Study objective Administration of intranasal dexmedetomidine for sedation is comfortable and effective in children who are afraid of needles, and it offers efficient sedation similar to that of intravenous administration. We performed a systematic review and meta-analysis to evaluate the clinical effects of the pre-procedural administration of intranasal dexmedetomidine. Design We identified randomized controlled trials (RCTs) that compared intranasal dexmedetomidine administration to other administration methods of various sedatives or placebo from MEDLINE, EMBASE, Cochrane, KoreaMed and hand searches of trial registries. Setting Pediatrics who underwent interventional procedures and surgeries. Patients Children under the age of 18. Interventions Studies were included if they were compatible with the criteria that dexmedetomidine was administered intranasally. Measurements We pooled data on the sedation status as the primary outcome and considered the behavioral score, blood pressure, heart rate and side effects to be secondary outcomes. Risk ratio (RR) and the standardized mean difference (SMD) with 95% confidence intervals (CIs) were calculated for dichotomous and continuous outcomes, respectively. Main results This meta-analysis included 11 RCTs. The SMD for the sedative effects of intranasal dexmedetomidine was − 2.45 (random, 95% CI; − 3.33, − 1.58) for continuous outcomes and RR of unsatisfactory patient outcome was 0.42 (M-H, random 95% CI; 0.26, 0.68 I2 = 45%) for dichotomous outcomes compared to that of intranasal saline. The SMD for the sedative effects of intranasal dexmedetomidine was − 0.41 (random, 95% CI; − 1.09, 0.27 I2 = 69%) for continuous outcomes and RR was 0.43 (M-H, random 95% CI; 0.32, 0.58 I2 = 0%) for dichotomous outcomes compared to that of per os benzodiazepines. Conclusions This review suggests that intranasal dexmedetomidine is associated with better sedative effects than oral benzodiazepines without producing respiratory depression, but it had a significantly delayed onset of effects.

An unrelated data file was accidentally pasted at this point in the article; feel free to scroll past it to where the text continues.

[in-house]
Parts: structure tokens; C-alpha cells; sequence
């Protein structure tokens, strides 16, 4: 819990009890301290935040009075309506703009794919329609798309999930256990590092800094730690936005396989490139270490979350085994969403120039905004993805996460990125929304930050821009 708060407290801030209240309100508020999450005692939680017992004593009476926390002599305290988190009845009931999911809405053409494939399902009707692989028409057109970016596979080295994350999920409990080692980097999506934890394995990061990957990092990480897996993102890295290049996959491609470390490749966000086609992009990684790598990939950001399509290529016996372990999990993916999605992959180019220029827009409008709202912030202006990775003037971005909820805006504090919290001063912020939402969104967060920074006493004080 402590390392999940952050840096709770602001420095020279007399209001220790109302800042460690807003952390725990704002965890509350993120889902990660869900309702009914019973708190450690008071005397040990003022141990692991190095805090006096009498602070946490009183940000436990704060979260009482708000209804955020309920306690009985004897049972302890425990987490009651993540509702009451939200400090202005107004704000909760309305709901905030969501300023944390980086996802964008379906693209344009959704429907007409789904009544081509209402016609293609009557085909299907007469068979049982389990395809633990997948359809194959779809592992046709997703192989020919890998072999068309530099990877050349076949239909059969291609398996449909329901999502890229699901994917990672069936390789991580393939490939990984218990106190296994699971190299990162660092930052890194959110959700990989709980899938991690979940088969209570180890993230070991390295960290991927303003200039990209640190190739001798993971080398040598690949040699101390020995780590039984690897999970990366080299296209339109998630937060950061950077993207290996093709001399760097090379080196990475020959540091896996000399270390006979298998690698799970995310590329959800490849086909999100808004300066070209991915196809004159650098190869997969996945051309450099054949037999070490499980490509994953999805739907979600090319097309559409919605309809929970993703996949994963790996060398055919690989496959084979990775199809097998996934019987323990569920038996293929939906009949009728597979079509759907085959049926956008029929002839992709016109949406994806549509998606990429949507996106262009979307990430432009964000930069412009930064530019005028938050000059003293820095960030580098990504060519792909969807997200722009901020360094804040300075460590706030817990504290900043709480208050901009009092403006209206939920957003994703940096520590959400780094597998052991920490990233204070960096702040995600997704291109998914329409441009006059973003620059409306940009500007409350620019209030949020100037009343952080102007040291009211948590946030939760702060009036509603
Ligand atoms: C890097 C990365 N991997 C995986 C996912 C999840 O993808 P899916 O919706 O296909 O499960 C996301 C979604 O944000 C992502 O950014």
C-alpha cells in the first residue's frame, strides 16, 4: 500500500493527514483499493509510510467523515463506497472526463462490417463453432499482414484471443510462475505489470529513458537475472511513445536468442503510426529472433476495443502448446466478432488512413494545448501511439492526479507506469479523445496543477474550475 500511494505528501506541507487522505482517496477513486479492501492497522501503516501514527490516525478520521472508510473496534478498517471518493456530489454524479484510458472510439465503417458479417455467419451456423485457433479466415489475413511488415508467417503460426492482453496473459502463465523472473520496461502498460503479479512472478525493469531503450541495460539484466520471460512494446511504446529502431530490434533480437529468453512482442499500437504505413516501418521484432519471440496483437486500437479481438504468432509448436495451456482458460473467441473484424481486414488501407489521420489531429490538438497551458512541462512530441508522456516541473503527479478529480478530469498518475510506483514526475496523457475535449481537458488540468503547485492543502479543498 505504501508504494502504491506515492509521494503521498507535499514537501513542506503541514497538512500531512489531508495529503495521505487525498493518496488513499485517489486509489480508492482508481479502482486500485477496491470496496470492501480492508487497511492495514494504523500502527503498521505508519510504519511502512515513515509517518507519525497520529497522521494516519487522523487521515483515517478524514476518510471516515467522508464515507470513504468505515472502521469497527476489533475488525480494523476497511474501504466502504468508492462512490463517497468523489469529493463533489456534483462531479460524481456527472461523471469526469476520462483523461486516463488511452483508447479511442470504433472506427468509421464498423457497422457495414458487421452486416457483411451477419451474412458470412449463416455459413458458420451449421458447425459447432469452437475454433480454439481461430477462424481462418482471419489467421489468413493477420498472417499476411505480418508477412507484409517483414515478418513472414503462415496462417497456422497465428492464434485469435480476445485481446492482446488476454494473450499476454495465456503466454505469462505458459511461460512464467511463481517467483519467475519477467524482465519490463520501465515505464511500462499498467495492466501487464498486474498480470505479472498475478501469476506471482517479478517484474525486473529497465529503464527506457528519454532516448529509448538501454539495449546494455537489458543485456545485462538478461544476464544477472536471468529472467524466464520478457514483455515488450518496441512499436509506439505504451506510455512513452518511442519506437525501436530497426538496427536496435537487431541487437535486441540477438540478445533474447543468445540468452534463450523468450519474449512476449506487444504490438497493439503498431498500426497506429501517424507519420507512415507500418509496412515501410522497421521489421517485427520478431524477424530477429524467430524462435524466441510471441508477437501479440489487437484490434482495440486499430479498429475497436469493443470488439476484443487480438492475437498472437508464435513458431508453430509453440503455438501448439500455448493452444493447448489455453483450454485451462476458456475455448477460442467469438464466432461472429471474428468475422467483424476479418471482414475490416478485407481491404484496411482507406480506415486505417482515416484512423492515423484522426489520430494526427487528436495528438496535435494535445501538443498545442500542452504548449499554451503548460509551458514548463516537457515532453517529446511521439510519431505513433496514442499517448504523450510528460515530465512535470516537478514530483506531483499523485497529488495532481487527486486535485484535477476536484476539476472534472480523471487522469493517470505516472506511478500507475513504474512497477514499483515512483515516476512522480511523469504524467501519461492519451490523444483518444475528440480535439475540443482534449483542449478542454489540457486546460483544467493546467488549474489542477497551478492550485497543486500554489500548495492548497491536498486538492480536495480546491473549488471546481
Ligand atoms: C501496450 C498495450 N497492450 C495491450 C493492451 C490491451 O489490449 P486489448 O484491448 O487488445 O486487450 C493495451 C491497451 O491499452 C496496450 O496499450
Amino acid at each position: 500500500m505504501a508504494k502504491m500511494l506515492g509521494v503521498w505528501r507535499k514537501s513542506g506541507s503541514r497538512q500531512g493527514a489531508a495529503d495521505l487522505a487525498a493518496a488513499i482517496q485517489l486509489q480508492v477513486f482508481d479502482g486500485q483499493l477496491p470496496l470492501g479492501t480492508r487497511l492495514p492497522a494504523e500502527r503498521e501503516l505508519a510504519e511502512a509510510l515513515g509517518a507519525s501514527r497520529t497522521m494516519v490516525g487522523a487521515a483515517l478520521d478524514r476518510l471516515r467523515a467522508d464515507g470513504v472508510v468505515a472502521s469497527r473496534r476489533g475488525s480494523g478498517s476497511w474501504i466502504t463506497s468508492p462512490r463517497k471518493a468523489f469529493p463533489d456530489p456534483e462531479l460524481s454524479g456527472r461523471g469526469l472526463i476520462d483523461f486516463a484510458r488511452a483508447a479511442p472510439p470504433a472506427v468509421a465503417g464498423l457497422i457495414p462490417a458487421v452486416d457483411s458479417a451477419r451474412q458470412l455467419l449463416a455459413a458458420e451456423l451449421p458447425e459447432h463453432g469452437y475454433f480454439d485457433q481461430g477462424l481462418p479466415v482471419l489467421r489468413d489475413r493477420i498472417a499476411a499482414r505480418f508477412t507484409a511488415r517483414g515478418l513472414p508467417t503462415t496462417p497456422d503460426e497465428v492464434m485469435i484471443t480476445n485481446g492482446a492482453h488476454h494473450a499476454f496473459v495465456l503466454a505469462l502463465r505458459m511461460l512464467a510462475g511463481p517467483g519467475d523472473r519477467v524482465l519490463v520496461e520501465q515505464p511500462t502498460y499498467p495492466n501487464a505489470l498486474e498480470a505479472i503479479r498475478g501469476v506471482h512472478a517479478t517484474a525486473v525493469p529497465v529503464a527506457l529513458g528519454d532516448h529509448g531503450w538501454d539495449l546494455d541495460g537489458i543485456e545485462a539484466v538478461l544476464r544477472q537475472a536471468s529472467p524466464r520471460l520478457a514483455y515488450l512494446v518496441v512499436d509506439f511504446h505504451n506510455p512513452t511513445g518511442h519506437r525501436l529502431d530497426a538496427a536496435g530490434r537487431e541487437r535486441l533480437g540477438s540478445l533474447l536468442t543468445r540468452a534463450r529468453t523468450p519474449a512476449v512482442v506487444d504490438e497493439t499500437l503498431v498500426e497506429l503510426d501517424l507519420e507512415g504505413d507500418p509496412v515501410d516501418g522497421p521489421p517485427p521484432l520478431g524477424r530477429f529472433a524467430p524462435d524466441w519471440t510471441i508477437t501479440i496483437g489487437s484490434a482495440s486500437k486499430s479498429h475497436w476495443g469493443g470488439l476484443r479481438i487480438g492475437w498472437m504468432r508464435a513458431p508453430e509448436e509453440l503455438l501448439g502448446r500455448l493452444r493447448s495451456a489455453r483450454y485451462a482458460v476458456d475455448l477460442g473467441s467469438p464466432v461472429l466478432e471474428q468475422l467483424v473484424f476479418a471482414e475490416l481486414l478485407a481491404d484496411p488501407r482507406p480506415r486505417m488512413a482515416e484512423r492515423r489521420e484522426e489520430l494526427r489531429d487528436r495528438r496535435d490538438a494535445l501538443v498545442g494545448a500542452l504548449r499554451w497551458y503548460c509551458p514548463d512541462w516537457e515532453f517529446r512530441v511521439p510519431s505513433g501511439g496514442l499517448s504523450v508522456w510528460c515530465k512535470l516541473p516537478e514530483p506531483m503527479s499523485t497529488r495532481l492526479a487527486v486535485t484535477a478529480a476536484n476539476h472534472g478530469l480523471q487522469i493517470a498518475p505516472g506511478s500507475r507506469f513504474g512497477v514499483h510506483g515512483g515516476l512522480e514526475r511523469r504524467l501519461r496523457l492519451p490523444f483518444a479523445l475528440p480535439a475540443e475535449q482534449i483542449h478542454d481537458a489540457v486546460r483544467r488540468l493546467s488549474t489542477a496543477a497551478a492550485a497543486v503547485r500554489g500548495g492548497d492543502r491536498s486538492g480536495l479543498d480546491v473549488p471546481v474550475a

- Randomized controlled trials
- Systematic review
ASJC Scopus subject areas
- Anesthesiology and Pain Medicine